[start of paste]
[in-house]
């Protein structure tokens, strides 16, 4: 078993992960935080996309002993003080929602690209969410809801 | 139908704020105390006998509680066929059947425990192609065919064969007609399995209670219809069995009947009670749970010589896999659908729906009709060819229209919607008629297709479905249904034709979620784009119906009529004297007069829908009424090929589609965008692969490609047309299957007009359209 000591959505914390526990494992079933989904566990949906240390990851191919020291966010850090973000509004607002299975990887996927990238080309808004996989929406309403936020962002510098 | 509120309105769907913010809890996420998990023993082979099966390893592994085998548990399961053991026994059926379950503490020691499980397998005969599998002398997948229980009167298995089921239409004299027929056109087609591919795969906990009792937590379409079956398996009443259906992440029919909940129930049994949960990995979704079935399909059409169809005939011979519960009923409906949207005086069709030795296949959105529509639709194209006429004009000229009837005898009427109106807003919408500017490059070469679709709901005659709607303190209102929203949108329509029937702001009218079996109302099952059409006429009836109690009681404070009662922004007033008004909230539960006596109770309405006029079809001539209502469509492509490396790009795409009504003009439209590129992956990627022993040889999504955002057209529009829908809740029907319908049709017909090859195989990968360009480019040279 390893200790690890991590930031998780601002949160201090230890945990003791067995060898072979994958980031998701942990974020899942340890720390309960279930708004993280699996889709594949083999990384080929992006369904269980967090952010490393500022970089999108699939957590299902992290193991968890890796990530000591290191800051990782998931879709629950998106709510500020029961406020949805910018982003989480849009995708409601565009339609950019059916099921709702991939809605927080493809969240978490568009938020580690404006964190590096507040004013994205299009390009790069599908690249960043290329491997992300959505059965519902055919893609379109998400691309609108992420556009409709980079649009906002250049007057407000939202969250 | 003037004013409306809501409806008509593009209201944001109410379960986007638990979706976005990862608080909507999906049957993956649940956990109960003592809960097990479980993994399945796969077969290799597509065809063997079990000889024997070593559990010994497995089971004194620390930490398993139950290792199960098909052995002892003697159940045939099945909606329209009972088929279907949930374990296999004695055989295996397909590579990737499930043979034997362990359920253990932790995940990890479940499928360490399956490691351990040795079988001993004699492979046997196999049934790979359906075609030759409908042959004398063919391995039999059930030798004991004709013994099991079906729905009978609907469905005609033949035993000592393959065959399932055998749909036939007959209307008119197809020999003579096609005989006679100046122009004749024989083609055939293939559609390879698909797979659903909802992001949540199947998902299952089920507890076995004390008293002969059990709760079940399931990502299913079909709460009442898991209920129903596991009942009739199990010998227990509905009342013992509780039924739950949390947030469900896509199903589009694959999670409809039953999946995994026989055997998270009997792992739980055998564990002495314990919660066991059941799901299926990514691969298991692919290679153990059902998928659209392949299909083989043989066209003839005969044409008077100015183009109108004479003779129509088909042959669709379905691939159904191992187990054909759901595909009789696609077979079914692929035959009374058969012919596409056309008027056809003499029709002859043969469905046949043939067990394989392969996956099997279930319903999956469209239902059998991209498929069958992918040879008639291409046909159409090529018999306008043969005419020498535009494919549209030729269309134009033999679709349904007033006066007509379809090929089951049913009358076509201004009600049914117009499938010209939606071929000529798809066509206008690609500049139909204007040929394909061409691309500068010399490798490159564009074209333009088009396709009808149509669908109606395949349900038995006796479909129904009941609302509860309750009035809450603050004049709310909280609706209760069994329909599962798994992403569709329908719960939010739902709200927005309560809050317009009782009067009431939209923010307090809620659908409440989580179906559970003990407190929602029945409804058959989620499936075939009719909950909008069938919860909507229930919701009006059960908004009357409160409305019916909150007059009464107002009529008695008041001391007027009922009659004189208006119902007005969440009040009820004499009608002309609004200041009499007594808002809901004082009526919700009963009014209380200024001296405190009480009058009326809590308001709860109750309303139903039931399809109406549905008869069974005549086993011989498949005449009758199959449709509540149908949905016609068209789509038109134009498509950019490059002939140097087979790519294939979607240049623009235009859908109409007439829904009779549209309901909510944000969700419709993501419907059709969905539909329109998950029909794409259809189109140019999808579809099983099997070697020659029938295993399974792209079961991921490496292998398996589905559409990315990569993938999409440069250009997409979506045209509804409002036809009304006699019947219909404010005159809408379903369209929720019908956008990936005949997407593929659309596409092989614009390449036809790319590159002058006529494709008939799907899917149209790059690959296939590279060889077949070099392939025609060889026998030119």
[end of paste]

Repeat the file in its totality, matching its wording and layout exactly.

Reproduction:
[in-house]
């Protein structure tokens, strides 16, 4: 078993992960935080996309002993003080929602690209969410809801 | 139908704020105390006998509680066929059947425990192609065919064969007609399995209670219809069995009947009670749970010589896999659908729906009709060819229209919607008629297709479905249904034709979620784009119906009529004297007069829908009424090929589609965008692969490609047309299957007009359209 000591959505914390526990494992079933989904566990949906240390990851191919020291966010850090973000509004607002299975990887996927990238080309808004996989929406309403936020962002510098 | 509120309105769907913010809890996420998990023993082979099966390893592994085998548990399961053991026994059926379950503490020691499980397998005969599998002398997948229980009167298995089921239409004299027929056109087609591919795969906990009792937590379409079956398996009443259906992440029919909940129930049994949960990995979704079935399909059409169809005939011979519960009923409906949207005086069709030795296949959105529509639709194209006429004009000229009837005898009427109106807003919408500017490059070469679709709901005659709607303190209102929203949108329509029937702001009218079996109302099952059409006429009836109690009681404070009662922004007033008004909230539960006596109770309405006029079809001539209502469509492509490396790009795409009504003009439209590129992956990627022993040889999504955002057209529009829908809740029907319908049709017909090859195989990968360009480019040279 390893200790690890991590930031998780601002949160201090230890945990003791067995060898072979994958980031998701942990974020899942340890720390309960279930708004993280699996889709594949083999990384080929992006369904269980967090952010490393500022970089999108699939957590299902992290193991968890890796990530000591290191800051990782998931879709629950998106709510500020029961406020949805910018982003989480849009995708409601565009339609950019059916099921709702991939809605927080493809969240978490568009938020580690404006964190590096507040004013994205299009390009790069599908690249960043290329491997992300959505059965519902055919893609379109998400691309609108992420556009409709980079649009906002250049007057407000939202969250 | 003037004013409306809501409806008509593009209201944001109410379960986007638990979706976005990862608080909507999906049957993956649940956990109960003592809960097990479980993994399945796969077969290799597509065809063997079990000889024997070593559990010994497995089971004194620390930490398993139950290792199960098909052995002892003697159940045939099945909606329209009972088929279907949930374990296999004695055989295996397909590579990737499930043979034997362990359920253990932790995940990890479940499928360490399956490691351990040795079988001993004699492979046997196999049934790979359906075609030759409908042959004398063919391995039999059930030798004991004709013994099991079906729905009978609907469905005609033949035993000592393959065959399932055998749909036939007959209307008119197809020999003579096609005989006679100046122009004749024989083609055939293939559609390879698909797979659903909802992001949540199947998902299952089920507890076995004390008293002969059990709760079940399931990502299913079909709460009442898991209920129903596991009942009739199990010998227990509905009342013992509780039924739950949390947030469900896509199903589009694959999670409809039953999946995994026989055997998270009997792992739980055998564990002495314990919660066991059941799901299926990514691969298991692919290679153990059902998928659209392949299909083989043989066209003839005969044409008077100015183009109108004479003779129509088909042959669709379905691939159904191992187990054909759901595909009789696609077979079914692929035959009374058969012919596409056309008027056809003499029709002859043969469905046949043939067990394989392969996956099997279930319903999956469209239902059998991209498929069958992918040879008639291409046909159409090529018999306008043969005419020498535009494919549209030729269309134009033999679709349904007033006066007509379809090929089951049913009358076509201004009600049914117009499938010209939606071929000529798809066509206008690609500049139909204007040929394909061409691309500068010399490798490159564009074209333009088009396709009808149509669908109606395949349900038995006796479909129904009941609302509860309750009035809450603050004049709310909280609706209760069994329909599962798994992403569709329908719960939010739902709200927005309560809050317009009782009067009431939209923010307090809620659908409440989580179906559970003990407190929602029945409804058959989620499936075939009719909950909008069938919860909507229930919701009006059960908004009357409160409305019916909150007059009464107002009529008695008041001391007027009922009659004189208006119902007005969440009040009820004499009608002309609004200041009499007594808002809901004082009526919700009963009014209380200024001296405190009480009058009326809590308001709860109750309303139903039931399809109406549905008869069974005549086993011989498949005449009758199959449709509540149908949905016609068209789509038109134009498509950019490059002939140097087979790519294939979607240049623009235009859908109409007439829904009779549209309901909510944000969700419709993501419907059709969905539909329109998950029909794409259809189109140019999808579809099983099997070697020659029938295993399974792209079961991921490496292998398996589905559409990315990569993938999409440069250009997409979506045209509804409002036809009304006699019947219909404010005159809408379903369209929720019908956008990936005949997407593929659309596409092989614009390449036809790319590159002058006529494709008939799907899917149209790059690959296939590279060889077949070099392939025609060889026998030119």